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View Poll Results: Which metro area better deserves the title of "global city" or "world-class city&quot
San Francisco 27 40.30%
Los Angeles 40 59.70%
Voters: 67. You may not vote on this poll

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Old 10-27-2009, 12:54 PM
 
Location: Piedmont, CA
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Quote:
Originally Posted by Sassberto View Post
None of that is relevant if the conversation is about economic power.
Economic Power is not the only determining factor of what makes a city world class.

Yet even in the economic sense, LA does not overwhelm the Bay Area at all-in fact the case can be made that the Bay Area is the true business center of the west-despite being 11 Million people smaller.

Quote:
If this is about tourist draw and some nebulous concept of "brand cachet" then Boston and NYC are both "global".
I'm of the inclination that they are both global cities as are both LA and SF.
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Old 10-27-2009, 01:23 PM
 
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Quote:
Originally Posted by Winston Smith View Post
It's not just Asia. Cars from Europe (notably Volvo and BMW) make their entries into the western U.S. and Canada in large part via L.A.-area ports, who also facilitates commodities from Central and South America. The L.A. port also transits goods with start and end origins outside of the U.S. all together (i.e. components made in Asia destined for final assembly in Mexico). I forget how many millions of jobs the port creates state wide, but it's a hefty amount.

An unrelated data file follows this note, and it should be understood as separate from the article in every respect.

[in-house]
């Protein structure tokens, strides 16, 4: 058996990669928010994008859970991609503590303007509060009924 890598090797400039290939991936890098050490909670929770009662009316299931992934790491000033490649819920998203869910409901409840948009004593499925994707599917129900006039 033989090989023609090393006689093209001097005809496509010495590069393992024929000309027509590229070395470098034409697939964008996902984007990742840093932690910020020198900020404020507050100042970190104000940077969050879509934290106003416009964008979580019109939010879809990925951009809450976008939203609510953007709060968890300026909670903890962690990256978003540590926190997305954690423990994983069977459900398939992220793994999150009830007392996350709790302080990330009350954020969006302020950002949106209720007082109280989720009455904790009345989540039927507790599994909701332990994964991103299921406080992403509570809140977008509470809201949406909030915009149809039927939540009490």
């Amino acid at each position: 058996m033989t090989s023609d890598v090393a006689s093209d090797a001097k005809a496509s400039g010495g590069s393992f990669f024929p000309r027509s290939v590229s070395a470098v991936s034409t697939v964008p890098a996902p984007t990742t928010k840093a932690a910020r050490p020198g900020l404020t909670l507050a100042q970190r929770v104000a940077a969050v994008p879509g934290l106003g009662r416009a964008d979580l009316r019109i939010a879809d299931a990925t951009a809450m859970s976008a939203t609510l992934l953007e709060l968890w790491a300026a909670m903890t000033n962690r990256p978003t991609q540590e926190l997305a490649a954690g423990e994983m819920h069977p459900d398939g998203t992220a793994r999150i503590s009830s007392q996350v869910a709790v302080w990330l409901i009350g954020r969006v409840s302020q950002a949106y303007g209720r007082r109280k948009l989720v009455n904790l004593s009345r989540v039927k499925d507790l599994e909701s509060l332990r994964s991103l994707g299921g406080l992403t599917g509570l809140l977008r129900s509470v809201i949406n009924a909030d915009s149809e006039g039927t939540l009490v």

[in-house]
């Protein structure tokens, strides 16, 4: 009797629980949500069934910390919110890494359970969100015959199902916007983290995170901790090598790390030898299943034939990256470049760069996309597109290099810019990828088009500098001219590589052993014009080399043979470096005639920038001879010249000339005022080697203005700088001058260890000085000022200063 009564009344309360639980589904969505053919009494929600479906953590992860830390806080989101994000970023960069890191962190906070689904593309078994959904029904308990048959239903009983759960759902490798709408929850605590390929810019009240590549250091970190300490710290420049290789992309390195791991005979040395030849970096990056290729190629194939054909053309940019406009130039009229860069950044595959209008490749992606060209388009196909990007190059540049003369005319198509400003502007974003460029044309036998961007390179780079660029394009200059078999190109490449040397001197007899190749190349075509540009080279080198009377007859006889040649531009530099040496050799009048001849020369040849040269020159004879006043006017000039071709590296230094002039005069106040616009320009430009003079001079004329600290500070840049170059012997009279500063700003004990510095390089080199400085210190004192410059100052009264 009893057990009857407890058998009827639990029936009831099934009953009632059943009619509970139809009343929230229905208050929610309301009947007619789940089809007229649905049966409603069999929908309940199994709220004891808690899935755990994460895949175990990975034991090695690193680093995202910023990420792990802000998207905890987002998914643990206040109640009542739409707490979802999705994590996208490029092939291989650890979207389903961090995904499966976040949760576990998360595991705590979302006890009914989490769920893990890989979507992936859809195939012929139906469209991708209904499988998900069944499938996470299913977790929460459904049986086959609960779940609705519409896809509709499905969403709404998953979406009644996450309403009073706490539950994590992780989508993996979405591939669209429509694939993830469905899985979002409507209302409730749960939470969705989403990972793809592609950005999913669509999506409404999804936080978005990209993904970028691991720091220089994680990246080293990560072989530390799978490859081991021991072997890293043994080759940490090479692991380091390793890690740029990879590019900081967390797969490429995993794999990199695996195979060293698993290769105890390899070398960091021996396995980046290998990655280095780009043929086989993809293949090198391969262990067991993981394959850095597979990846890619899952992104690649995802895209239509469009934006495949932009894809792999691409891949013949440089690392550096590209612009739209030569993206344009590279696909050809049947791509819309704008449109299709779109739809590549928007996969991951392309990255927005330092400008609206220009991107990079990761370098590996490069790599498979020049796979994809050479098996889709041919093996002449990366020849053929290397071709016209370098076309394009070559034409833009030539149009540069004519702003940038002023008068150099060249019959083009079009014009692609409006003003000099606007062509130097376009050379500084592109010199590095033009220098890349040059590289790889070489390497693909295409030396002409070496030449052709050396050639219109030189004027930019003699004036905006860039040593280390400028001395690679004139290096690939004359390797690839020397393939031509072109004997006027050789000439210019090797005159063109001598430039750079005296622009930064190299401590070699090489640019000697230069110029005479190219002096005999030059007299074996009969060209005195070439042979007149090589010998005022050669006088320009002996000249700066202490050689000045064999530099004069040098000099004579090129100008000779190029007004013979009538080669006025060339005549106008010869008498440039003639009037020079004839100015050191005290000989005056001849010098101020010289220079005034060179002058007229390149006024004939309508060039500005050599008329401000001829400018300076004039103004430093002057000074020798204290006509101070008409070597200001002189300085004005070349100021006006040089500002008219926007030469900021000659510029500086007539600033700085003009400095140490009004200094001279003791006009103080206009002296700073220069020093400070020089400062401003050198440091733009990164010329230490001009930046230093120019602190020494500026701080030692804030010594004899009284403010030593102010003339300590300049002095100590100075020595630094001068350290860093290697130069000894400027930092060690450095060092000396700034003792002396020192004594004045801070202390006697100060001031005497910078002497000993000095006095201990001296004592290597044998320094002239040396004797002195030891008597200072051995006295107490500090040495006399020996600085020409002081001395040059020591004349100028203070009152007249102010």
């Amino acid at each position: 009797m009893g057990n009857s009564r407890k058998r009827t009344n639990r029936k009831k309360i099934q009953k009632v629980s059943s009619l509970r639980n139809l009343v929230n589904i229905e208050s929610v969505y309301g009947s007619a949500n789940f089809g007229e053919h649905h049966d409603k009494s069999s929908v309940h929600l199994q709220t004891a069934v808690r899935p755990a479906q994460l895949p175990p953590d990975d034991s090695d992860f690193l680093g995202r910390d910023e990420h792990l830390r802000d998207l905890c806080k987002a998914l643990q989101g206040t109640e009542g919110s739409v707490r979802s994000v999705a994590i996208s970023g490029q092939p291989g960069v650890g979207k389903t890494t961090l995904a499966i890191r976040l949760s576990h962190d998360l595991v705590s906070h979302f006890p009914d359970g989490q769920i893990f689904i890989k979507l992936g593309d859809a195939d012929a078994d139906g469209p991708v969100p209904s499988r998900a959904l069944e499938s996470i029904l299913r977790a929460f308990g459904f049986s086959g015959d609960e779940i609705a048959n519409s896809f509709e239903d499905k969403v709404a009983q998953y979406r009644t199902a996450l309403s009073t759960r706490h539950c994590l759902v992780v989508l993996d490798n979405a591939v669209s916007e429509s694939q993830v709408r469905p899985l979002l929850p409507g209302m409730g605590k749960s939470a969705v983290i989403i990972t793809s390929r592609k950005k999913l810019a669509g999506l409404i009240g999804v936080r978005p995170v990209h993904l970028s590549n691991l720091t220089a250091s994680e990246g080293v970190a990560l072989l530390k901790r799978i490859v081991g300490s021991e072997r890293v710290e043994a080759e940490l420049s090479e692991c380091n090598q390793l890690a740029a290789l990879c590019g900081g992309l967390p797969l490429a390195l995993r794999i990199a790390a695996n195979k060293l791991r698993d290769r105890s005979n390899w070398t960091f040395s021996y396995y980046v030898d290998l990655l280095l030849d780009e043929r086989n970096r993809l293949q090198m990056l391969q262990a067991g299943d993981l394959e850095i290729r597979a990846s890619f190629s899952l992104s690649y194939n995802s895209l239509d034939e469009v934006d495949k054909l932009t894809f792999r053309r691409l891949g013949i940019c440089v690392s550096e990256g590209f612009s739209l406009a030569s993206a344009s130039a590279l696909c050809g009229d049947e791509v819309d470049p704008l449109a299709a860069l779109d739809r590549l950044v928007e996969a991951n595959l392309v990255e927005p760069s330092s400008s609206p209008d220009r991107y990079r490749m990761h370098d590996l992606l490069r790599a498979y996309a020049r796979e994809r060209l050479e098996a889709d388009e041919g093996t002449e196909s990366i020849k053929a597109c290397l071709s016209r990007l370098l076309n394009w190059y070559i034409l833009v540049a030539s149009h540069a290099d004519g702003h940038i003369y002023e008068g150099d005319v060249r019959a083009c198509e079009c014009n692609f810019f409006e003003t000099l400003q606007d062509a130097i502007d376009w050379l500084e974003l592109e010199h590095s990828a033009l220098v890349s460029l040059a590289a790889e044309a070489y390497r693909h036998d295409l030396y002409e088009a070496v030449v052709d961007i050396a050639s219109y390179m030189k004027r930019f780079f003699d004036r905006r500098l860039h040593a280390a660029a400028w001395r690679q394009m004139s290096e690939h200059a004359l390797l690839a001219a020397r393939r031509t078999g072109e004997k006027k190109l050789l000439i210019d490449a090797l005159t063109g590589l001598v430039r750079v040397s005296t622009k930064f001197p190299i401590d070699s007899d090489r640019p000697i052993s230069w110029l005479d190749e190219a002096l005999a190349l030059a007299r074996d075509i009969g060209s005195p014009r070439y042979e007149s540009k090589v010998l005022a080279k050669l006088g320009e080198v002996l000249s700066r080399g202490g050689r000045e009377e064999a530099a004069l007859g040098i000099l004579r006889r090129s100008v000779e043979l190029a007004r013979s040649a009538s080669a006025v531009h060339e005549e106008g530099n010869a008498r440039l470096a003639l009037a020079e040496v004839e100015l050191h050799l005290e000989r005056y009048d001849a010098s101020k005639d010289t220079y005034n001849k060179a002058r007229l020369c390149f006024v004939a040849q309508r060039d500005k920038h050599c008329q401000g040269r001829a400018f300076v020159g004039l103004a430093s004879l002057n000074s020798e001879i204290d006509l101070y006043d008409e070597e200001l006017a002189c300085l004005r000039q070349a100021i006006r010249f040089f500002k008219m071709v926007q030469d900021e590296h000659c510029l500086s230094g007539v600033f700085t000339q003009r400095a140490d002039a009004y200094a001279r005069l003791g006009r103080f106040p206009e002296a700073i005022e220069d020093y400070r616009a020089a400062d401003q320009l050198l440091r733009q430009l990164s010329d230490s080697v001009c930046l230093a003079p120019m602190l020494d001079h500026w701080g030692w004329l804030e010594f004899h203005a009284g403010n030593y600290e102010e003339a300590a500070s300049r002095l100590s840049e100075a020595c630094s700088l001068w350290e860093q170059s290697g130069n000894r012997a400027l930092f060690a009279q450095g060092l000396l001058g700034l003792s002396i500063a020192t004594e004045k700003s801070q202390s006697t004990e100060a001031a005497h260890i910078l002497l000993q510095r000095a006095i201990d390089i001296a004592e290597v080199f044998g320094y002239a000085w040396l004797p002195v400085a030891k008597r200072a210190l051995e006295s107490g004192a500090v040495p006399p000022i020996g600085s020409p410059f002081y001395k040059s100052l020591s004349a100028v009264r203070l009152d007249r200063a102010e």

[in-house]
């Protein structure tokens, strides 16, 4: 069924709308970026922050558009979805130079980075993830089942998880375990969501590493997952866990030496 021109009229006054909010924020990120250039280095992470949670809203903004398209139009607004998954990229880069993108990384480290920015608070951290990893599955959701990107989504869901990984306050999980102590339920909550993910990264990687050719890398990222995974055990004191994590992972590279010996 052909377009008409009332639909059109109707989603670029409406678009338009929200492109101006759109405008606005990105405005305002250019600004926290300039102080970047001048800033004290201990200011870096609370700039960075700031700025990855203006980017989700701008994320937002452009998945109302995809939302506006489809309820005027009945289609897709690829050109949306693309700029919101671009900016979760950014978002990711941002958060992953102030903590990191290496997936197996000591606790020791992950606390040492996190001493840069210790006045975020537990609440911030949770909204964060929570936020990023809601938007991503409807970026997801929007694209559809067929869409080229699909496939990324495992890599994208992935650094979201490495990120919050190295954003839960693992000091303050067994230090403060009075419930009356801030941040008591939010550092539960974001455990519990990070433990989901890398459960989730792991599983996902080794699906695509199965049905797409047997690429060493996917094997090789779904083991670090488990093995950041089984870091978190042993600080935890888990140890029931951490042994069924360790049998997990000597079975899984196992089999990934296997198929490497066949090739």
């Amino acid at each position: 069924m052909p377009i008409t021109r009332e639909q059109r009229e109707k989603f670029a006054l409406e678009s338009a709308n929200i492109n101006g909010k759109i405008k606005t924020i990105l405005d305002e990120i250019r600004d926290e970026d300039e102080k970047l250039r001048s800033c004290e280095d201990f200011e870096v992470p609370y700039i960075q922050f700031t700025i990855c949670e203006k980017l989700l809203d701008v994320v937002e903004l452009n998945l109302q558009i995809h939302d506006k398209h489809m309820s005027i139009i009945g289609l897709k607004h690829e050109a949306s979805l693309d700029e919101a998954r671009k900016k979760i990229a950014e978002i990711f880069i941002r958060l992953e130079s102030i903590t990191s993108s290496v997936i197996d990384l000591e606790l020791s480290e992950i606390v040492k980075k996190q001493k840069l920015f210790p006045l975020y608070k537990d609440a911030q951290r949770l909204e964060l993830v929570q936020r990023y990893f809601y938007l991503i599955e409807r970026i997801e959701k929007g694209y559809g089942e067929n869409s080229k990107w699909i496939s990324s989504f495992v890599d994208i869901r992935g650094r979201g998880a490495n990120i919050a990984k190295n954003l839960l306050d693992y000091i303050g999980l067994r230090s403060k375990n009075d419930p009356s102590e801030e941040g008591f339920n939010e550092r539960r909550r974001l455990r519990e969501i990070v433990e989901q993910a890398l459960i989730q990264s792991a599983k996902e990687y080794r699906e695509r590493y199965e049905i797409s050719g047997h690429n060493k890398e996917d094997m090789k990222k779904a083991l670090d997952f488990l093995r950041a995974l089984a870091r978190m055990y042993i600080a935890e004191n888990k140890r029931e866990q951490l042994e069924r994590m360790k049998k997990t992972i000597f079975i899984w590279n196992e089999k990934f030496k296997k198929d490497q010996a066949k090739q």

Another large sector of L.A.'s economy is manufacturing. It's often left out of discussions such as these, but it's still a big chunk of the equation.
Believe it or not, when it comes to containerized electronic components, LA actually handles a fair amount of the "Silicon Valley" inbound shipments from the Far East. They do not all come into Oakland. It's all about consolidation and due to the higher volume porting into LA / LB, it's sometimes cheaper to have stuff shipped there then trucked up here.
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Old 10-27-2009, 01:28 PM
 
12,823 posts, read 22,244,574 times
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Quote:
Originally Posted by 18Montclair View Post
Well if LA gets to stretch clear to the state line then I don't think San Jose being part of the Bay Area should really bother anyone.

Speaking of which, I am surprised by the Inland Empire's economy.

It is actually almost the exact same size as the SF-Oakland MSA. However its economy is approx 3 times smaller.

Population 2008